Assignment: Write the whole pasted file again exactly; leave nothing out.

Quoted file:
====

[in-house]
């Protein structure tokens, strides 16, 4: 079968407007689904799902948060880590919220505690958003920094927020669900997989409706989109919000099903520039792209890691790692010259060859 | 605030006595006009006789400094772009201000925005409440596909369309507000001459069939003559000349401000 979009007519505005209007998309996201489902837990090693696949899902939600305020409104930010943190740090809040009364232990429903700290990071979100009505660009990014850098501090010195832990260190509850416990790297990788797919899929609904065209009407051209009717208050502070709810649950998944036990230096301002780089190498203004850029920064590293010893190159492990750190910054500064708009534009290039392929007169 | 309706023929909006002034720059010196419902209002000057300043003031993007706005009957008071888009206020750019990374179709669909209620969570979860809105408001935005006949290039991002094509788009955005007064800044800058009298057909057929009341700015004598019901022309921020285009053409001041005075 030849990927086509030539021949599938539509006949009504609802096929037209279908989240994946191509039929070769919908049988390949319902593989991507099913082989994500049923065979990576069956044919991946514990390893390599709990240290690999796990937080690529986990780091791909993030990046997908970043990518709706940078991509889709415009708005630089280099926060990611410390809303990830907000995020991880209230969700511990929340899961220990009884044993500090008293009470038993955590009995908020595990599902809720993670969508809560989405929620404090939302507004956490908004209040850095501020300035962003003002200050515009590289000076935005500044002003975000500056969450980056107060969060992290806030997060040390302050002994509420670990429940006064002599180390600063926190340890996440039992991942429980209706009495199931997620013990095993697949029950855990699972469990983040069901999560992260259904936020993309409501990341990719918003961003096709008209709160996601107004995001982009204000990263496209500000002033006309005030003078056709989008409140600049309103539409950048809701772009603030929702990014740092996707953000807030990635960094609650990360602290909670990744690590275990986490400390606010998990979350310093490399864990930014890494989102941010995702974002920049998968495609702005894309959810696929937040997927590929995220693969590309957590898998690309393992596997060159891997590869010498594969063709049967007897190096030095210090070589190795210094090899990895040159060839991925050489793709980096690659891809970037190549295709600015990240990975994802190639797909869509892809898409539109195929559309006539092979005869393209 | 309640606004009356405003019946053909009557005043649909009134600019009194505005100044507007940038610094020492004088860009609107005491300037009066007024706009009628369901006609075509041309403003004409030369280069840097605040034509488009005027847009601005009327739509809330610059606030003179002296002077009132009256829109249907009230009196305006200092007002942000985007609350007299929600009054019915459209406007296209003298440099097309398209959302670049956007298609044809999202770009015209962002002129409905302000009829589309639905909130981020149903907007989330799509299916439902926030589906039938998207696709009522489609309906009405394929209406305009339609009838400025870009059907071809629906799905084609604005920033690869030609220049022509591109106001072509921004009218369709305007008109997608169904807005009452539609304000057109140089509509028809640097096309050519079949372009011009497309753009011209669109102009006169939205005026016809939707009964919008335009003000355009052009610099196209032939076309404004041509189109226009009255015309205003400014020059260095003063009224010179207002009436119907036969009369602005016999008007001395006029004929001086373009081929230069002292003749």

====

[in-house]
């Protein structure tokens, strides 16, 4: 079968407007689904799902948060880590919220505690958003920094927020669900997989409706989109919000099903520039792209890691790692010259060859 | 605030006595006009006789400094772009201000925005409440596909369309507000001459069939003559000349401000 979009007519505005209007998309996201489902837990090693696949899902939600305020409104930010943190740090809040009364232990429903700290990071979100009505660009990014850098501090010195832990260190509850416990790297990788797919899929609904065209009407051209009717208050502070709810649950998944036990230096301002780089190498203004850029920064590293010893190159492990750190910054500064708009534009290039392929007169 | 309706023929909006002034720059010196419902209002000057300043003031993007706005009957008071888009206020750019990374179709669909209620969570979860809105408001935005006949290039991002094509788009955005007064800044800058009298057909057929009341700015004598019901022309921020285009053409001041005075 030849990927086509030539021949599938539509006949009504609802096929037209279908989240994946191509039929070769919908049988390949319902593989991507099913082989994500049923065979990576069956044919991946514990390893390599709990240290690999796990937080690529986990780091791909993030990046997908970043990518709706940078991509889709415009708005630089280099926060990611410390809303990830907000995020991880209230969700511990929340899961220990009884044993500090008293009470038993955590009995908020595990599902809720993670969508809560989405929620404090939302507004956490908004209040850095501020300035962003003002200050515009590289000076935005500044002003975000500056969450980056107060969060992290806030997060040390302050002994509420670990429940006064002599180390600063926190340890996440039992991942429980209706009495199931997620013990095993697949029950855990699972469990983040069901999560992260259904936020993309409501990341990719918003961003096709008209709160996601107004995001982009204000990263496209500000002033006309005030003078056709989008409140600049309103539409950048809701772009603030929702990014740092996707953000807030990635960094609650990360602290909670990744690590275990986490400390606010998990979350310093490399864990930014890494989102941010995702974002920049998968495609702005894309959810696929937040997927590929995220693969590309957590898998690309393992596997060159891997590869010498594969063709049967007897190096030095210090070589190795210094090899990895040159060839991925050489793709980096690659891809970037190549295709600015990240990975994802190639797909869509892809898409539109195929559309006539092979005869393209 | 309640606004009356405003019946053909009557005043649909009134600019009194505005100044507007940038610094020492004088860009609107005491300037009066007024706009009628369901006609075509041309403003004409030369280069840097605040034509488009005027847009601005009327739509809330610059606030003179002296002077009132009256829109249907009230009196305006200092007002942000985007609350007299929600009054019915459209406007296209003298440099097309398209959302670049956007298609044809999202770009015209962002002129409905302000009829589309639905909130981020149903907007989330799509299916439902926030589906039938998207696709009522489609309906009405394929209406305009339609009838400025870009059907071809629906799905084609604005920033690869030609220049022509591109106001072509921004009218369709305007008109997608169904807005009452539609304000057109140089509509028809640097096309050519079949372009011009497309753009011209669109102009006169939205005026016809939707009964919008335009003000355009052009610099196209032939076309404004041509189109226009009255015309205003400014020059260095003063009224010179207002009436119907036969009369602005016999008007001395006029004929001086373009081929230069002292003749």